Is it really classy if you diss the rules?

I was in Vancouver this weekend, so I missed the last leg of excitement with the Olympics.

And by that I mean the home-grown excitement and heartbreak that was the men’s 4x100m final.

Canada’s Jared Connaughton after finding out of his team’s disqualification in the 4×100 metre relay at the London Olympics Saturday night. (AL CHAREST/QMI AGENCY)

I went to high school with Jared Connaughton, at good ole Bluefield in Hampshire, PEI. From pretty early on he was a track star, no question. I did track and field in those days (well, mostly field) and his events were always a must-watch. He’s an incredible athlete and it’s amazing what he’s accomplished.

And I have no doubt stepping over the line and “costing” us the bronze was hugely demoralizing. I can’t imagine having that pressure on your shoulders, being the only returning member of the team from Bejing, making that kind of mistake.

And I give him credit for taking responsibility for the loss. That’s admirable.

But a lot has been made of Jared’s apology/speech. And I keep reading how he handled the loss with “grace.” And maybe that’s true. I didn’t see the reaction, the interviews, and the coverage as it happened live.

Here’s some quotes from The Guardian’s article on the race.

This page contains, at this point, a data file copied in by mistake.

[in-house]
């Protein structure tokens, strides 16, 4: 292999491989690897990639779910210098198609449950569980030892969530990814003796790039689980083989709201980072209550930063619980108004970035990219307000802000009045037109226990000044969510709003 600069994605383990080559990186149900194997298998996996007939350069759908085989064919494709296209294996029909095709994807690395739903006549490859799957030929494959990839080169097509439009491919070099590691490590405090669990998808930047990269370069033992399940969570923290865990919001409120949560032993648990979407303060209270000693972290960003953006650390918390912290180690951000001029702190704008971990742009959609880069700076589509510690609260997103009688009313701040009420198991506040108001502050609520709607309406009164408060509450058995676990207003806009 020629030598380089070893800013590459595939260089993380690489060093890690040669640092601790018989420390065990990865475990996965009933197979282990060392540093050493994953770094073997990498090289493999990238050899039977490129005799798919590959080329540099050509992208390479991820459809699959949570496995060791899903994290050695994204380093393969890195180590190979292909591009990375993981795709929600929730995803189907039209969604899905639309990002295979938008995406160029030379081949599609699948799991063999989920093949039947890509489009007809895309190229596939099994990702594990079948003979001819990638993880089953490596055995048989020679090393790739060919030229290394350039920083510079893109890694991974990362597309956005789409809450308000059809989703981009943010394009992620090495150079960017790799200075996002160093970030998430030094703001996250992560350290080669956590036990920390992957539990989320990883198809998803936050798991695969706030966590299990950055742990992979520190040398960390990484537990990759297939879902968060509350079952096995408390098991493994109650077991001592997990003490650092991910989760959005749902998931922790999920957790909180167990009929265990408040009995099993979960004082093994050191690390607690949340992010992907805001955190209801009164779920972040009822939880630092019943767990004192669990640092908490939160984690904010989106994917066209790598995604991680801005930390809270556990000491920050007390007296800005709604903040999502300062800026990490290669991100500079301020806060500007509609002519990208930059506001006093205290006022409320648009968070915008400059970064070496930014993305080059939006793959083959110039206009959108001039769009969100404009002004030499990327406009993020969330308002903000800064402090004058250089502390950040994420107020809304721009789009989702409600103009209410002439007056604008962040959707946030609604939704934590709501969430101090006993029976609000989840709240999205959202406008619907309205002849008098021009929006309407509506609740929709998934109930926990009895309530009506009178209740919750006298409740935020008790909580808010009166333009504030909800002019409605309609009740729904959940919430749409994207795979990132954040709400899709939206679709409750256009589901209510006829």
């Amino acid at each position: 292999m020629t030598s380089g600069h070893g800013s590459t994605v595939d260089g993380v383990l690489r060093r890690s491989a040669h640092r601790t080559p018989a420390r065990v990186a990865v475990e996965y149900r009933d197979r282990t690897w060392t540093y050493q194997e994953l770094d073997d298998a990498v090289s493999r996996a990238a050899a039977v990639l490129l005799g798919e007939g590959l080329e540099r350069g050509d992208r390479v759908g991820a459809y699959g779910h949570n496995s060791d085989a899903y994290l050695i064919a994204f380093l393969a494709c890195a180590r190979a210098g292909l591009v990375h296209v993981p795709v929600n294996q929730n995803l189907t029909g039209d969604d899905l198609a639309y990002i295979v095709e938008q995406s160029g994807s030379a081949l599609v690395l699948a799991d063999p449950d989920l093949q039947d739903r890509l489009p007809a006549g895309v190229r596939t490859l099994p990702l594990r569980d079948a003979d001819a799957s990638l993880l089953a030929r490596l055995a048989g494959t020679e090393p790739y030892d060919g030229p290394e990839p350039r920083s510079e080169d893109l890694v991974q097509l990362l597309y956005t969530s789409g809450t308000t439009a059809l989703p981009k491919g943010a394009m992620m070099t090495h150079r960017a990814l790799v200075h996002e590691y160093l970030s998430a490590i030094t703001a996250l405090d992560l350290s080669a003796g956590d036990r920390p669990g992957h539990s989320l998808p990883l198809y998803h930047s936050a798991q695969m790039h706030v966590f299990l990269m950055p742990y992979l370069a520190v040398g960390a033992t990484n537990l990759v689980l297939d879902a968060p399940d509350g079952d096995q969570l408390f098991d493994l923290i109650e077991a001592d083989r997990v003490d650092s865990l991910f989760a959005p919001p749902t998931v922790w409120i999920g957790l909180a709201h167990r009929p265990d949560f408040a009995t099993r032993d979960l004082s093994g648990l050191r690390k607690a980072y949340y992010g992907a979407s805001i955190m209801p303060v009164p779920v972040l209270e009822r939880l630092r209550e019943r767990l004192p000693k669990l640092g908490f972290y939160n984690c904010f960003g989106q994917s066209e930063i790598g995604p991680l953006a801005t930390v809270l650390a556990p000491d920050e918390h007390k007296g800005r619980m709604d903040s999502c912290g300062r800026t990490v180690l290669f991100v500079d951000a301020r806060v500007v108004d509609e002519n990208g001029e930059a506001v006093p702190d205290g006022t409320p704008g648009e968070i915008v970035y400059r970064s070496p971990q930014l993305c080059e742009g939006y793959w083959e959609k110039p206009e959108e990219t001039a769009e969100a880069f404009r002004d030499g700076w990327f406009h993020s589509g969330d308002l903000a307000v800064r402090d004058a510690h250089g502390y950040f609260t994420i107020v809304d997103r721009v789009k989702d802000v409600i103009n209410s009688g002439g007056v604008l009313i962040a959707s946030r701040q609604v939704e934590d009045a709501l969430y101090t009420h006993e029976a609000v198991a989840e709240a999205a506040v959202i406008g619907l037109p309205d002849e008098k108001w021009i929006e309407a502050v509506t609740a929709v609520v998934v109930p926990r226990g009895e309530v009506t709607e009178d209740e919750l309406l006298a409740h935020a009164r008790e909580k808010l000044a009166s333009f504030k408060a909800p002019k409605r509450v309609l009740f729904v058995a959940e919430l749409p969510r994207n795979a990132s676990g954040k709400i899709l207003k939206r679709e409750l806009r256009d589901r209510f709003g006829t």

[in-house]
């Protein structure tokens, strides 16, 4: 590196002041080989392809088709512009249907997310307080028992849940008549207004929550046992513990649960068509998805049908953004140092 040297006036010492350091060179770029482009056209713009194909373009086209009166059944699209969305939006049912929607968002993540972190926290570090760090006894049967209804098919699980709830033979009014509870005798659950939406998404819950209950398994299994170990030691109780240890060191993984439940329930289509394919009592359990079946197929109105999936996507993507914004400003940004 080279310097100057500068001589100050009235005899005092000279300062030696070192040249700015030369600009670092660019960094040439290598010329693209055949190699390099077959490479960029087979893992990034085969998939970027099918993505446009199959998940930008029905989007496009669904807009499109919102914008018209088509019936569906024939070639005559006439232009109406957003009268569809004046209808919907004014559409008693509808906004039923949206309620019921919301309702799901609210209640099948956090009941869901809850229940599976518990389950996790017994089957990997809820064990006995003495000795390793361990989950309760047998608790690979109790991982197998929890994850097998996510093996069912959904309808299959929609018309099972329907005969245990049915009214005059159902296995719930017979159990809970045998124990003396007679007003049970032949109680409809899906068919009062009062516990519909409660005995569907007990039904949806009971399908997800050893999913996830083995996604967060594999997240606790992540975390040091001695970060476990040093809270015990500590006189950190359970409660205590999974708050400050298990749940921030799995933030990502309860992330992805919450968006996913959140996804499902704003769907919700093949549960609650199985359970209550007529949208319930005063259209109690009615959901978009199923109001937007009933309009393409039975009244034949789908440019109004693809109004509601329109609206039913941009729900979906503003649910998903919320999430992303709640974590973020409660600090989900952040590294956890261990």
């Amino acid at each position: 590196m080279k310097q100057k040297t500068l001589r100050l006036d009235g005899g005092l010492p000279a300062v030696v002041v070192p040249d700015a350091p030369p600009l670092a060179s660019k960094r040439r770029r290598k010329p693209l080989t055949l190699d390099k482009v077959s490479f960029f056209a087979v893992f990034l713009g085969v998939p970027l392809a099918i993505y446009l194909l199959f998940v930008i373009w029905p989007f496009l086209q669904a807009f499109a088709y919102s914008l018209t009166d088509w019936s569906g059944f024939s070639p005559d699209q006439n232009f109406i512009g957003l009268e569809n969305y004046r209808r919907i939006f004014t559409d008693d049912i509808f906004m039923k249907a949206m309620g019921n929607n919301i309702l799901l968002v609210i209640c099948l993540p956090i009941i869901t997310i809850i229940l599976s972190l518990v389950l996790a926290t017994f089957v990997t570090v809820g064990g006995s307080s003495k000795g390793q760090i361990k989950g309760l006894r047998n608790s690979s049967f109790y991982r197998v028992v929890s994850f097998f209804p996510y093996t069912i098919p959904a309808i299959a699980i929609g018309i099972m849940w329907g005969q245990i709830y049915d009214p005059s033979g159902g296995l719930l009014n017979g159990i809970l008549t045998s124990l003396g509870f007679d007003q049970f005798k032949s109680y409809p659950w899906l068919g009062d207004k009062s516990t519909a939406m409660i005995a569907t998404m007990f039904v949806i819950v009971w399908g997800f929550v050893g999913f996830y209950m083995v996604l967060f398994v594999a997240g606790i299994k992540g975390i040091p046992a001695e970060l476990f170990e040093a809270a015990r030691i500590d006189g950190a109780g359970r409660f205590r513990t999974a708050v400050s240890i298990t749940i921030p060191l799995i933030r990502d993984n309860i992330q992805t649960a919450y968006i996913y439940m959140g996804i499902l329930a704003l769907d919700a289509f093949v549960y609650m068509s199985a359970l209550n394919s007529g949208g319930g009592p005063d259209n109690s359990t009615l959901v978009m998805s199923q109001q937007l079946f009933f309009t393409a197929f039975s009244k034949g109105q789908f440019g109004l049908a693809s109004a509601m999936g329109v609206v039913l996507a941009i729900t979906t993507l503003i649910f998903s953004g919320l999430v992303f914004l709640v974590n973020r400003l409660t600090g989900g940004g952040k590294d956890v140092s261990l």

“You are a young man of world class. To accept full responsibility for this unfortunate turn of events in such a gracious way certainly speaks volumes about you as a person.”

“Jared Cannaughton showing the world what a true Island man is made of, pure class!”

Etc. Etc.

But then I read this:

Connaughton told Vancouver Sun columnist Cam Cole it is a “stupid rule.”

“It used to be three consecutive steps (on the line), now it’s one. Again, the one false start rule is stupid, the one step on the line is stupid. So many officials in this sport set the athletes up to fail. It’s a game of inches, and it’s so unforgiving,” he said.

I’m not sure how “classy” a defeat is, if you’re dissing the rules of your sport.

I may get flamed ad naseum for writing this. And don’t get me wrong, I’m proud to say that I went to school with Jared, that he’s an Islander, that he did humbly take responsibility for what happened. And that he’s a world-championship athlete.

But isn’t it interesting how the media latches on to one truth, and blissfully ignores another?

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